(Internal quotation and citations omitted).
Newmark illustrates a (small) limitation to the use of promissory notes to secure obligations from employees of which counsel should be aware.
On December 24, 2013, Justice Kornreich of the New York County Commercial Division issued a decision in Loreley Fin. (Jersey) No. 4 Ltd. v. UBS Ltd., 2013 NY Slip Op. 33262(U), explaining the distinction between transaction causation and loss causation.
In Loreley Fin., the court decided a motion for reconsideration of a decision dismissing a complaint relating to the purchase of residential mortgage-backed securities. Part of that decision explained the distinction between transaction causation and loss causation, and how the failure to show loss causation was fatal to the plaintiff’s claim. We quote it at length because of the important distinction it draws, one to which counsel in complex ligitation often are not–but should be–sensitive. (more…)
Posted: December 31, 2013
On December 4, 2013, Justice Schweitzer of the New York County Commercial Division issued a decision in Karian v. Physician’s Choice, Inc., 2013 NY Slip Op. 33219(U), where the president and sole employee of a corporation sued the corporation and caused it to default.
In Karian, plaintiff was the “president and sole employee” of the defendant closely-held corporation. In 2010, three separate actions were filed in Nassau County relating to the corporation–two competing derivative claims and an action for dissolution. In 2012, plaintiff brought an action in New York County against the corporation for unpaid salary. Because plaintiff was the sole employee of defendant, he caused defendant to default and judgment was entered against the defendant. One of defendant’s other shareholders then moved to intervene and to vacate the default judgment. The court granted the motion, writing:
CPLR Rule 5015 provides the grounds upon which a court may grant relief from judgment. CPLR 5015(a)(l) allows relief from judgment because of excusable default. To vacate a default, a party must show that an excusable default and a meritorious claim or defense. Mr. Karian is the president and sole employee of PCI and, as such, only he can mount a defense for the corporation. Mr. Karian had the power to prevent the default, but chose to take no action in the corporation’s defense. Therefore, the court finds that the default is excusable because the failure of the corporation to proceed is wholly the fault of the Plaintiff himself.
We suppose that the idea of having the corporation’s sole employee sue the corporation and taking a default judgment seemed clever at the time, but surely one would be hard pressed to find a court that would let the plaintiff get away with it. Justice Schweitzer did not.
Posted: December 30, 2013
On December 26, 2013, the Second Department issued a decision in Obstfeld v. Thermo Niton Analyzers, LLC, 2013 NY Slip Op. 08601, reaffirming the rule that unambiguous commercial contracts will be enforced as written, even if it results in possible unfairness to one of the parties.
In Obstfeld, plaintiff contracted in December 2001 to provide investment banking services to defendant’s predecessor-in-interest. The agreement was “cancelable on sixty days notice by either party after August 1, 2002. In September 2002, the parties entered into an addendum to the [a]greement” that granted plaintiff “the exclusive right to act as financial advisor for [defendant’s predecessor-in-interest] for the next two rounds of institutional fundraising following the present round, as well as for any investment or merger/acquisition transaction or IPO.” The addendum by its terms “supersede[ed] any inconsistencies between the addendum and the [original] agreement,” but it neither provided for the termination of the amended agreement nor referred to the cancellation provisions in the original agreement.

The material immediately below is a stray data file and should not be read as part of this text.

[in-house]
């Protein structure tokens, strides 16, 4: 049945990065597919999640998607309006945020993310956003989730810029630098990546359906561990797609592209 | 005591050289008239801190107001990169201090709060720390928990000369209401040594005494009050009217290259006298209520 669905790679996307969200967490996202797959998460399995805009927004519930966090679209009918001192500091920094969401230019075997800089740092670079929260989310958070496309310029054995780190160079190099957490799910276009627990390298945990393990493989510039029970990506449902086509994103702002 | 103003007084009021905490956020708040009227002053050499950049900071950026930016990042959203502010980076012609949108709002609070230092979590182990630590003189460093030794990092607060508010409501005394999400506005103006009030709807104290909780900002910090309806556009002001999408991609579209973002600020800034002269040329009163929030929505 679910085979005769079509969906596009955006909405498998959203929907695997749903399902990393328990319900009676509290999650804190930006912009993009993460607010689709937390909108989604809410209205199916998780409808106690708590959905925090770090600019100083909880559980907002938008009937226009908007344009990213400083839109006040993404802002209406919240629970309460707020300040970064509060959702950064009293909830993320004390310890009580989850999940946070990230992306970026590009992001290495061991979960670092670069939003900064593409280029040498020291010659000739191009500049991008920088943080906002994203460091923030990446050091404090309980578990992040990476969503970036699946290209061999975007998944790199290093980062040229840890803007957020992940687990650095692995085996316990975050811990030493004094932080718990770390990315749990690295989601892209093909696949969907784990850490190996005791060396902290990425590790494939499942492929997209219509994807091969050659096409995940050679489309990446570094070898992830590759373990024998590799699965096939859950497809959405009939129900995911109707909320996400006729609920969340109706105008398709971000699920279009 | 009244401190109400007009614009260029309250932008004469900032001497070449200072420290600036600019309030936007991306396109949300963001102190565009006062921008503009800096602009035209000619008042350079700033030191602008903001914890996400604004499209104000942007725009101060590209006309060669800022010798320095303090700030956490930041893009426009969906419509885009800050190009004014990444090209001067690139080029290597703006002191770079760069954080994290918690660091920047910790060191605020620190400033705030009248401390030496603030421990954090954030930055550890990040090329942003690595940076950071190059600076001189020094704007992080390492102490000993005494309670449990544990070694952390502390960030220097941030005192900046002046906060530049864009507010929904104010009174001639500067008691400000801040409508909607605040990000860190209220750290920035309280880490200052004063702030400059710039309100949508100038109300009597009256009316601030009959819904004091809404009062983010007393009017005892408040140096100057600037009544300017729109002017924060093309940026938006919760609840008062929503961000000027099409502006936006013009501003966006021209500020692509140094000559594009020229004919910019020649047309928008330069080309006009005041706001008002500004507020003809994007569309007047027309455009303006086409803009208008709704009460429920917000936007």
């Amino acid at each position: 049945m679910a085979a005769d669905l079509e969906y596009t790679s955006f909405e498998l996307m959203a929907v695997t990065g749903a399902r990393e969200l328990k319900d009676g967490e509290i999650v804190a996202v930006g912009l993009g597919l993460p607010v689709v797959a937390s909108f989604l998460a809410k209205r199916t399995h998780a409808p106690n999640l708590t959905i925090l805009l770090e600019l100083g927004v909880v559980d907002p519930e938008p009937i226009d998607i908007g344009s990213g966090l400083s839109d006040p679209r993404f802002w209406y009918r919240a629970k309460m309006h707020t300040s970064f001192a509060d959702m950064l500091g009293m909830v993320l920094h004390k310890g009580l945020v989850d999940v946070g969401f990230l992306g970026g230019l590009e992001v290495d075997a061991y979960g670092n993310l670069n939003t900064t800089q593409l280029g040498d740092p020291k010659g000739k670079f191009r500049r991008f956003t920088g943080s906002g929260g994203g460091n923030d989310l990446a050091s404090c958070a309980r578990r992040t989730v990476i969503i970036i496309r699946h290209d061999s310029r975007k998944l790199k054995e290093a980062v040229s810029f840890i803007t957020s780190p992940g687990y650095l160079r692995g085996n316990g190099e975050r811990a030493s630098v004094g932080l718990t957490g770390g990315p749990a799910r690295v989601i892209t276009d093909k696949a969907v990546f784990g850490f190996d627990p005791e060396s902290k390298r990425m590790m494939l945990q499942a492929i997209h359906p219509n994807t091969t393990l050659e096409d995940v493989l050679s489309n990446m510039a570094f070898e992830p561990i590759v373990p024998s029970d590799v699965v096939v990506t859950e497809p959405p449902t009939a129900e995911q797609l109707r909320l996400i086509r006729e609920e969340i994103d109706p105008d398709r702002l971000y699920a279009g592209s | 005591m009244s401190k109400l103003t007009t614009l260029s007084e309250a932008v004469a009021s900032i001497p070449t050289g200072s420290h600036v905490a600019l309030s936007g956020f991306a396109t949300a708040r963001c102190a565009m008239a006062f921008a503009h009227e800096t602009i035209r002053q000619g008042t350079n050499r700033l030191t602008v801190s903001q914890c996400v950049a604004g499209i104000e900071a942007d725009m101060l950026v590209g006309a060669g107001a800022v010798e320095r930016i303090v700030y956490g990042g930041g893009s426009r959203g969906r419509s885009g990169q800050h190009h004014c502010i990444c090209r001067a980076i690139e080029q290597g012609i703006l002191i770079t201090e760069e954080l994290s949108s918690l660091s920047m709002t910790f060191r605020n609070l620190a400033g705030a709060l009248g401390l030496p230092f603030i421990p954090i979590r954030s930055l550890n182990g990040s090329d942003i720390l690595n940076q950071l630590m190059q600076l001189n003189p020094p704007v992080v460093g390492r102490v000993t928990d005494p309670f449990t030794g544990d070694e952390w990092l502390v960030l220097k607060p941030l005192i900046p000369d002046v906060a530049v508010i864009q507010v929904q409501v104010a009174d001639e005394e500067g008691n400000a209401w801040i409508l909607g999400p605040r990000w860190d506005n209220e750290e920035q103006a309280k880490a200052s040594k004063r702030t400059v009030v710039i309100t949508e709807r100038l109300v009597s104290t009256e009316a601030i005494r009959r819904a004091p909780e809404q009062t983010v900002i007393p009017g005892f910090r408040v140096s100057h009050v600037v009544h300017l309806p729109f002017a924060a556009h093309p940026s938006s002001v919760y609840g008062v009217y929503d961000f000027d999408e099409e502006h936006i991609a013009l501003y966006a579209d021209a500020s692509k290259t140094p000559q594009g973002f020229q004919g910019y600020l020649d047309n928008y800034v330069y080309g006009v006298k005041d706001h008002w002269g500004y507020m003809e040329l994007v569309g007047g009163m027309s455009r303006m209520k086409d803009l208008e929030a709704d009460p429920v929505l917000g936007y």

In June 2003, defendant’s predecessor-in-interest informed plaintiff that it was cancelling the agreement pursuant to the 60 day notice provision on the original agreement. In March 2005, defendant’s predecessor-in-interest was acquired by defendant. Plaintiff demanded, and ultimately sued for, its investment banking fees. The trial court denied the defendant’s motion for summary judgment on the breach of contract claims. The Second Department reversed, writing:
A contract is to be construed in accordance with the parties’ intent, which is generally discerned from the four corners of the document itself. Consequently, a written agreement that is complete, clear and unambiguous on its face must be enforced according to the plain meaning of its terms. . . .
Contrary to the plaintiffs’ contention, the Agreement, as amended by the Addendum, was not ambiguous with respect to the issue of whether termination was permitted upon 60 days’ notice. Although the Addendum gave Morningside the exclusive right to act as . . . financial advisor for further fundraising, including a possible merger or acquisition, the Addendum in no way abrogated the provision in the Agreement that the parties could end their relationship upon 60 days’ written notice, and thus was not ambiguous. In addition, the terms of the Addendum were not inherently inconsistent with the cancellation provision of the Agreement such that there was need to rely upon the final provision in the Addendum, which stated that the Addendum would “supersede any inconsistencies between the Addendum and the Agreement.”
(Internal quotations and citations omitted).
It is not news that the parol evidence rule is alive and well in New York. It is a little surprising that there are so many decisions that have to remind us of that fact.